Saying goodbye

I still remember leaving Brazil.  I’d been there for a scant month, but I sobbed as I boarded my flight for Sao Paulo where I would connect to Dallas.  I treasured my last look through the window at my friends waving on the other side–would it be the last time I would see them?  If I did ever go back, I knew it wouldn’t be the same–not the same time with the same people.  It was gone.

I hugged my sister.  I teared up, knowing this was the last time–in a matter of moments, we would no longer share the same name, the same room.  This was the end of one chapter and the beginning of a new one.  I wasn’t saying goodbye to a person, because I still have her.  It was all the years and memories that I had to finally realize belonged to past.  They were over.  They were gone.

I feel the same way every time I say goodbye to my church family in West Virginia before a break, and every time I hug my siblings before I head back to school.  I feel this inner conflict, knowing that to say goodbye to one is to go back to the other.  I wish it weren’t this way–I wish that time and space didn’t operate the way they do, that goodbyes didn’t have to happen.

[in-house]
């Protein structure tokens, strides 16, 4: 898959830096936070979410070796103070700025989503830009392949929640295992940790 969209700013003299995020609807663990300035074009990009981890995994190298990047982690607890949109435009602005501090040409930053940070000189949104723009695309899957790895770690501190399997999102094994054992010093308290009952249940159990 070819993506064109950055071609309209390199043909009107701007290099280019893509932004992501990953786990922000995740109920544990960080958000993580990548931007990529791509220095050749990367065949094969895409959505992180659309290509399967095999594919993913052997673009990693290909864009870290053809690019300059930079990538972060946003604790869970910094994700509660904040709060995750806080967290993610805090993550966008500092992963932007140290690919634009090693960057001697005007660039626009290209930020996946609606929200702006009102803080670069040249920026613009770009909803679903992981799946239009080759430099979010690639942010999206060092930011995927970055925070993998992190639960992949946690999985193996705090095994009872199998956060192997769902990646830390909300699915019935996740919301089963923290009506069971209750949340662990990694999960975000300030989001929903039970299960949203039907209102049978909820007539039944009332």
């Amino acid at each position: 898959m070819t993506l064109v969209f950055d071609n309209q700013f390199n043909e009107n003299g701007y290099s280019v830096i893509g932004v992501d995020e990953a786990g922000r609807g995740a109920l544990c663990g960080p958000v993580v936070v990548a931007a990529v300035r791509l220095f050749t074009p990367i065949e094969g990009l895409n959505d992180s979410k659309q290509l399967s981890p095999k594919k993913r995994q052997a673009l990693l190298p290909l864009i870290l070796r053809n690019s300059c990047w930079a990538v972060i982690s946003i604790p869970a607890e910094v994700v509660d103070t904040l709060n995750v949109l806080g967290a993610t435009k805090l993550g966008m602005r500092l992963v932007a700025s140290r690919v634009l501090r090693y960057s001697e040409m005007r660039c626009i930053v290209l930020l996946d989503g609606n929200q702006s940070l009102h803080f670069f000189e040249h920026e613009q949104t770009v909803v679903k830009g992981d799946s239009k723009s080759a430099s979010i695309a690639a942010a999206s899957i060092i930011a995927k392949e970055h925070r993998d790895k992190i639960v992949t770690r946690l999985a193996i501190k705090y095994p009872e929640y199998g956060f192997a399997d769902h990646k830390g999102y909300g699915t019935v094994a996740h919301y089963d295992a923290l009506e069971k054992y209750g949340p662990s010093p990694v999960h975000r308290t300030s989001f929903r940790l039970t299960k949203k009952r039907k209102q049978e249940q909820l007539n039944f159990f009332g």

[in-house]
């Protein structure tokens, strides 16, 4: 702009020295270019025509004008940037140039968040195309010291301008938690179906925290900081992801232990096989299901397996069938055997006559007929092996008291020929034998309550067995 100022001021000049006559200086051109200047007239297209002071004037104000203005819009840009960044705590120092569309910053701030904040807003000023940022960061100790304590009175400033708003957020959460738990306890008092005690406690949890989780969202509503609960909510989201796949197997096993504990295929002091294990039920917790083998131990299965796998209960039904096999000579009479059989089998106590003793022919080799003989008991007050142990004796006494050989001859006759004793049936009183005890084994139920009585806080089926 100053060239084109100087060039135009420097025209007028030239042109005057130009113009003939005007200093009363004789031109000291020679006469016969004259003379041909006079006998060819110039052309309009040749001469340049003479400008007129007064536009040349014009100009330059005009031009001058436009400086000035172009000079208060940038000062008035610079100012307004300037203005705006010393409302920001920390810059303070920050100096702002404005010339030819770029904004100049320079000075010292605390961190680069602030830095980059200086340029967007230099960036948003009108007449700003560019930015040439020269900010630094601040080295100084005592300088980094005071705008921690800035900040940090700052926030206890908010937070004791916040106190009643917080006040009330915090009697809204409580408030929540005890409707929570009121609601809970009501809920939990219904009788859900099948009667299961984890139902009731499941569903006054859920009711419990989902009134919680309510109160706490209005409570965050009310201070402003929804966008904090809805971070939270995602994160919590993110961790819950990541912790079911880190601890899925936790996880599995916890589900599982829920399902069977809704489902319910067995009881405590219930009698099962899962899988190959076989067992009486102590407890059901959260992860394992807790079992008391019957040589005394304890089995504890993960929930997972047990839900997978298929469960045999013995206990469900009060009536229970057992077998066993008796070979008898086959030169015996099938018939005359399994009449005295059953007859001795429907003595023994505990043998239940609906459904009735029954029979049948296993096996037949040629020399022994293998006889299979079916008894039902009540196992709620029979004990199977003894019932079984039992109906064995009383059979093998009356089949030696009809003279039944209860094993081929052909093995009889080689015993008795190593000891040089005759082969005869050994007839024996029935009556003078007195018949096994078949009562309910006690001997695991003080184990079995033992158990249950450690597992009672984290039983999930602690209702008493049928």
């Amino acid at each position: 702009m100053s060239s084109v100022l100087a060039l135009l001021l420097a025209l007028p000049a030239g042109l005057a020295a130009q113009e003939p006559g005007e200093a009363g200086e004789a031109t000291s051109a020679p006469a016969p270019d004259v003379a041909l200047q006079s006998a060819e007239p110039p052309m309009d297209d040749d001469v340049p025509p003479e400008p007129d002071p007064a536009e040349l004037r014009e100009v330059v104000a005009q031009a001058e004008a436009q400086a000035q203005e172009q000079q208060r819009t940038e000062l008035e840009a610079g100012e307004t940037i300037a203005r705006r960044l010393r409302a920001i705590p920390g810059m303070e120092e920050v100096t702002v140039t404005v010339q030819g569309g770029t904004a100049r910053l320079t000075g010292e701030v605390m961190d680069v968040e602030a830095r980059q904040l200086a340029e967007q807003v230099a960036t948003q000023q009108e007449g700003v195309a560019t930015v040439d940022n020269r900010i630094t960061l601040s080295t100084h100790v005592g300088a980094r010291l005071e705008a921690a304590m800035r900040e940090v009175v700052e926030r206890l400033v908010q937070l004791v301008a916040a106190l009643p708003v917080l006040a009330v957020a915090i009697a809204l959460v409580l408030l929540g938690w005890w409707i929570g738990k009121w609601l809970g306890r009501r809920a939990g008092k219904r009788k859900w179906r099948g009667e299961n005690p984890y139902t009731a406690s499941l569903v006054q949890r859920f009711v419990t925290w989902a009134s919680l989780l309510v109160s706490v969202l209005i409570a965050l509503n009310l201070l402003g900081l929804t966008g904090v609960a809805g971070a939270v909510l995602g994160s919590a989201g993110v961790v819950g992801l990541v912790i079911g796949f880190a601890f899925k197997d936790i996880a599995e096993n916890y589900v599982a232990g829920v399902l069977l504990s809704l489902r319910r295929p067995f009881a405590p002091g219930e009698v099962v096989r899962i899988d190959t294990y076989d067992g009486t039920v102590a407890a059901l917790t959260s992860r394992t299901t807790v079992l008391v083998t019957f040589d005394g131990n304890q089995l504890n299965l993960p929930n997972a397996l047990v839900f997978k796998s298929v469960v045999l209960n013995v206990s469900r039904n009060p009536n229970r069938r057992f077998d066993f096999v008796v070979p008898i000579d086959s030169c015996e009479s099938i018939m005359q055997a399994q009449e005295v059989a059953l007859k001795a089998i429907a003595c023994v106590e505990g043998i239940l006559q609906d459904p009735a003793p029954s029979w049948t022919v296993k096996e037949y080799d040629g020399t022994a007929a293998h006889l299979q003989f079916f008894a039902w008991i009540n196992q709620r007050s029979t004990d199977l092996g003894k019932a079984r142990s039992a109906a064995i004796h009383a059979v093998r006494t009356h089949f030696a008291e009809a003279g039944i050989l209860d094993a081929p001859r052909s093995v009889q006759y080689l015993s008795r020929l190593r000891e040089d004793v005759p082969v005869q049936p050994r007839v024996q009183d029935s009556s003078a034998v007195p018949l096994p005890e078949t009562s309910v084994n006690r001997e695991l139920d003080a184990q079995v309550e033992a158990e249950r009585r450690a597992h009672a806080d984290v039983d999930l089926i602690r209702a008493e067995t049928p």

Until then, every goodbye is a reminder to me of a day when i’ll never say goodbye, and a knowledge that there’s one person I never have to say goodbye to.  His name is Jesus, and he’s all that gets me through saying goodbye.



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